Religion News Service, English  

2Exhibition on Antonio Gaudí, the great architect of the “Sagrada Familia”

A new exhibition in Madrid illustrates the life and work of the great Catalan architect, Antonio Gaudí, most famously known for the Basilica of the Holy Family, the “Sagrada Familia,” in Barcelona. The exhibition gives “visitors an idea of how innovative Gaudí’s architectural language was and, to a certain extent, how humanist, Christian and even traditional it was,” writes Alfa y Omega, a Spanish Catholic news site owned by the Archdiocese of Madrid. The exposition features more than 150 of the architect’s works and materials, including drawings, plans, models and more. Born in 1852 and died in 1926, “Gaudí lived at the height of modernity,” which is reflected in his innovative architecture, the article explains. However, this did not stop him from having “something of tradition and the Middle Ages” in his work, much of which was commissioned by wealthy entrepreneurs, similar to “patrons of the Florentine Renaissance.” A whole section of the exhibition is dedicated to the “Sagrada Familia.” It features Gaudí’s plans and drawings and shows how this place of worship was supposed to be “a space of reconciliation and encounter” and “a center for the diffusion of Christian family values.” Due to the premature death of the architect, the Basilica remains unfinished, but the article states it is still the most visited church in Europe after St. Peter’s Basilica. “It is still a symbol of our times, in which harmony and brotherhood are more than necessary: they are essential. […] More than a century later, the world urgently needs that peace that only Christ can give,” the article concludes.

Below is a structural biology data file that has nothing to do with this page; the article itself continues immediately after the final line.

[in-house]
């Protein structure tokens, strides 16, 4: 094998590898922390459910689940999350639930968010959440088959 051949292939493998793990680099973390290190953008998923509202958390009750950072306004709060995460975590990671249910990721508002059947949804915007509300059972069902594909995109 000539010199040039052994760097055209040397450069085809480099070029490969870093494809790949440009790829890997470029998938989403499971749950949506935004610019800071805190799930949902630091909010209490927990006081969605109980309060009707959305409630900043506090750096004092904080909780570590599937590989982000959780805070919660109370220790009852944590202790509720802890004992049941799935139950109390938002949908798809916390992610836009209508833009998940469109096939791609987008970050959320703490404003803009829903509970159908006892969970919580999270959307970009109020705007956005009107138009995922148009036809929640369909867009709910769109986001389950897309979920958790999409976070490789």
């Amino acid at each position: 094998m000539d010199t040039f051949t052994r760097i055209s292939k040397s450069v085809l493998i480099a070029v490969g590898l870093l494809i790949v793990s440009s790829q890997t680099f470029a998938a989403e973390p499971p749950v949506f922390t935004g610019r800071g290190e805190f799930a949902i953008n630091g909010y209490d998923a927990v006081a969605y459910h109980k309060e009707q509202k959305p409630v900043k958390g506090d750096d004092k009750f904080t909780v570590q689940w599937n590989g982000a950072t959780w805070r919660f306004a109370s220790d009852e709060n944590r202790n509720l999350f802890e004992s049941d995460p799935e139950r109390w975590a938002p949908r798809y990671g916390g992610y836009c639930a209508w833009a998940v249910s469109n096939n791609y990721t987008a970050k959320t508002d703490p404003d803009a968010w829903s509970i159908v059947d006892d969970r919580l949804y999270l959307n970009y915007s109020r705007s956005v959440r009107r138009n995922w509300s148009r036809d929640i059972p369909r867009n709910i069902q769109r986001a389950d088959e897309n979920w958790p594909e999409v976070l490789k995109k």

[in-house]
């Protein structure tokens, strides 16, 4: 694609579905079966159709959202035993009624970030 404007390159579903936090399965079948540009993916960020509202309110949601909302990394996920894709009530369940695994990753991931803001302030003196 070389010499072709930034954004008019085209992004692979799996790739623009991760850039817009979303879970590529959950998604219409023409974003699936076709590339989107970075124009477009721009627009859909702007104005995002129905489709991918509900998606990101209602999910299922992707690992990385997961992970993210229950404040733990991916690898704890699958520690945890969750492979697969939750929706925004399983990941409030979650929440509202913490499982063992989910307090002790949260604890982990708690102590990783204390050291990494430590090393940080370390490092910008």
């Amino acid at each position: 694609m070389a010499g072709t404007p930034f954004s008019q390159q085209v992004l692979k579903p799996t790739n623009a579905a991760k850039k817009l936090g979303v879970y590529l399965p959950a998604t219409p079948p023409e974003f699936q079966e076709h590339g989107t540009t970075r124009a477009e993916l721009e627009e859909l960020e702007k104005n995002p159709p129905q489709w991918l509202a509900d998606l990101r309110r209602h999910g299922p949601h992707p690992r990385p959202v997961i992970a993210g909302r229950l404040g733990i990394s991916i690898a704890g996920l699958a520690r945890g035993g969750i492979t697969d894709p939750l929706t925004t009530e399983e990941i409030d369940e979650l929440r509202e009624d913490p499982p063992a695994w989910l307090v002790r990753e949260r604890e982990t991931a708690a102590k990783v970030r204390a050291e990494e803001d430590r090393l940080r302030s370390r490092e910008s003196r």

Alfa y Omega, Spanish 

3. Former Anglican Bishop Michael Nazir-Ali reflects on his conversion to Catholicism

Former Anglican bishop Michael Nazir-Ali, of Pakistani origin, recounts the journey that led him to become a Catholic priest in 2021, as part of the personal ordinariate of Our Lady of Walsingham established by Benedict XVI in 2011.

El Debate, Spanish

4. Cardinal Schönborn considers interreligious dialogue a priority for world peace

The Archbishop of Vienna, who will be in Bahrain during Pope Francis’ visit and will be among the 200 participants of the Forum for Dialogue, considers interreligious dialogue an indispensable tool for peace.

The Tablet, English

5. The vice-president of the German episcopate open to decriminalizing cannabis

Bishop Franz-Josef Bode of Osnabrück wants a limited decriminalization of cannabis. During a conference organized in his diocese on this subject, the idea of equal treatment of alcohol and cannabis was raised by experts.

Katholisch.de, German